So "Buy this vacuum" wasn't the most obvious of references. And  nobody got it (although a couple of people got the concept right without knowing the origin). Someone still gets a calendar, because I'm not going to punish YOU for the fact that I'M fond of obscure references. So a winner was chosen at random. The winner of her very own copy of the Hot Blogger Calendar 2009 (Guys), modified by me in any way she wishes, is:

Mama Smurf! (Please contact me at your earliest convenience with address/request information).

In other news, I've decided that I'll be donating the money raised through your clicks through the "Click Here" button on the sidebar to families staying at the Ronald McDonald house at Stanford Hospital in the form of gift certificates to places like Target, Wal-Mart, and Longs. Every charity is worthwhile. But Erin was born at Stanford and I bike past the Ronald McDonald house all the time and the house families are especially needy of the flexibility these cards afford them while they are away from home for extended, stressful periods of time.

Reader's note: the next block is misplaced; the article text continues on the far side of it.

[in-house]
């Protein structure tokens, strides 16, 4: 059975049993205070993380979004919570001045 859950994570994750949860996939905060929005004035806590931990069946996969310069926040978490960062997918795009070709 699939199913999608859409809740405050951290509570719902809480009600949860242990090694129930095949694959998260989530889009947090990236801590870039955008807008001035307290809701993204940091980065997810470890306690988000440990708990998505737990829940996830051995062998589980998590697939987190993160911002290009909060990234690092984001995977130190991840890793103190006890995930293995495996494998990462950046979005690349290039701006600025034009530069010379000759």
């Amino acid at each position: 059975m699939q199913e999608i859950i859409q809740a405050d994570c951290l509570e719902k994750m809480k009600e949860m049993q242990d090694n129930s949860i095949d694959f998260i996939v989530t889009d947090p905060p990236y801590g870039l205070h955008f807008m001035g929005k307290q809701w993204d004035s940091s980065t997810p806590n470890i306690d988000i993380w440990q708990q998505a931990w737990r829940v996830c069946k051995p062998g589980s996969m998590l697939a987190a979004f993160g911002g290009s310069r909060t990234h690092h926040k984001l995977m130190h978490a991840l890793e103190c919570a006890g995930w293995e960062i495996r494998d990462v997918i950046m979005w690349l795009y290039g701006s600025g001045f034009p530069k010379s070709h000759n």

So, that's it for today's edition of Obscure Reference Blogging. Congratulations again to Mama Smurf. I'll write something non-Calendary related later. And maybe it'll be funny. Or maybe it'll be a lecture about something. Exciting right? You never know what's in store for you when you stop by Backpacking Dad.

Wednesday, December 3, 2008

Buy This Vacuum

I still can't quite believe that it ever happened. I kind of remember the flight to JFK, and walking around New York, and taking my shirt off a couple of times in what they assured me was a photographer's studio.

My surreal memories notwithstanding I have confirmation that I really did go to New York one weekend in the fall of 2008. And I don't just mean my annoying Tweeting about it. No, the Hot Blogger Calendar (2009) is shipping out and you can order yours now!